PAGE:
2015 saw consumers buying into wearable technology, showing an increasing love for messaging platforms such as WhatsApp, and appreciating great brand storytelling (the aftermath of the John Lewis Christmas ad continues) rather than the hard sell.
On the flipside life was made harder for marketers with a clamp down on organic advertising, the rise of ad blockers and not least, Google’s Phantom 2 which aimed to eradicate irrelevant content.
So what have marketers got to look forward to this year? We’ve done some crystal ball gazing to try to identify the key trends for 2016 in terms of the approach we’ll have to take to get our messages out there, and the methods we’ll have to use.
Being always-on is now just as crucial as the overarching campaign. However, that doesn’t mean creating an exponential amount of content and casting your proverbial net as wide as possible. It does mean, however, that you should be monitoring the behaviours of your audience; tailoring your content to their wants and needs, ensuring brand messaging is highly relevant and easily assimilated.
And long may it reign. This year there’ll be a distinct shift from curated to custom content, whereby customers expect brands to form meaningful relationships with them. Most of this relationship building will come through video, but not as you know it. Gone are the days of long-form video. 45 seconds is too long now, even for Facebook. 20 seconds and under will be the optimum play time if you’re expecting to retain your audience for the full duration.
Differentiating your content from that of your competitors has never been more important. The good news is that huge, groundbreaking campaigns - although very nice - aren’t a necessity: the key is staying relevant. By operating within the parameters of your customers’ lives you can add true, quality value, both to your brand and customer. Diversify your content pillars to speak to this.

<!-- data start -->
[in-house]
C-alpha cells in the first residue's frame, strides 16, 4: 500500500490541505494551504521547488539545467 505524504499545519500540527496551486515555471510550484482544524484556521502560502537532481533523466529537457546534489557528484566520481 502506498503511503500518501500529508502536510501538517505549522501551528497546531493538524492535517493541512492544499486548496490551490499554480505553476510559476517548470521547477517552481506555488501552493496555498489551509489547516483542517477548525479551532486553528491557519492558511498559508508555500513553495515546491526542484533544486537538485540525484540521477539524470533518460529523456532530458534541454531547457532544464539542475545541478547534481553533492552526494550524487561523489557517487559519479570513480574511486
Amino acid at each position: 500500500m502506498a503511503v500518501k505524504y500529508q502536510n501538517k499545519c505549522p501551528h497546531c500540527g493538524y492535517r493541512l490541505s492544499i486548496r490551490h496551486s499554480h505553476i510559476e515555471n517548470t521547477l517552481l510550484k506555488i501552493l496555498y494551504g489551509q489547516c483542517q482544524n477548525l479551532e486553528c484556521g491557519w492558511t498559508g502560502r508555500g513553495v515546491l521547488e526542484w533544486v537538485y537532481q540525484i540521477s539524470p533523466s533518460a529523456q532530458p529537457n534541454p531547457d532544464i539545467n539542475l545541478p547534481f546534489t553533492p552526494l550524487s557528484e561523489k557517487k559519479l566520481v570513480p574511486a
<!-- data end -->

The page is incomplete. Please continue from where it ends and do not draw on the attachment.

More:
The ultimate goal of most brands is influencing purchase decision, that “shall I/shan't I” moment at the checkout. Yet, understanding how your customers are behaving, thinking, feeling and experiencing at all contact points is far more important. Work backwards from the purchase and adapt your content to each stage of the consumer journey - with that, you’ve got more chance at inspiring purchase and advocacy.
We’ll be seeing a lot more data being combined with content. Mixing brand storytelling with hard facts is enticing. It gives marketers confidence in communicating effectively to customers and ultimately, helps sell products/services. Moreover, utilising data to examine how your existing AND potential customer is behaving on an almost live basis allows you to adapt/evolve content accordingly; being agile in your content planning is crucial!
It’s time to move away from just doing traditional paper-based media buying. Programmatic buying is the process of using data and technology to find your customer – using digital ad inventory and audience information to get the right content, to the right person, in the right place, at the right time.
Organic success - unless you’re The Lad Bible - is now a distant memory. If you want to reach your customer, you’ve got to shell out the £££. Expect to see strategic targeting options widened by platforms this year and in turn, an increase in acquisition value for your brand. Now, more than ever, paid strategy is as important as defining your core content pillars. Don’t invest, see no interest. Literally.
Mobiles, tablets and wearable technology. Your customers are ever-increasingly moving away from their static desktop. Being mobile-friendly isn’t enough anymore, mobile-first is a necessity. Social content has to primed for the busy consumer (short, snappy, informative) and mobile e-commerce UX has to be optimised for maximum ease. This is a secondary layer to the standard consumer journey; think about your customer’s day and adapt.
With the diversification of leading platforms, influencers continue to dominate the social landscape. Consumers see influencers as friends, aspiring to match their brand choices and behaviours. Collaborating with these social powerhouses is a tricky beast. This year expect to see brands giving an ever-increasing amount of creative freedom to influencers, allowing them to curate content - mostly visual - to their own personal style. Work with this and understand that these are your greatest (and most powerful) advocates.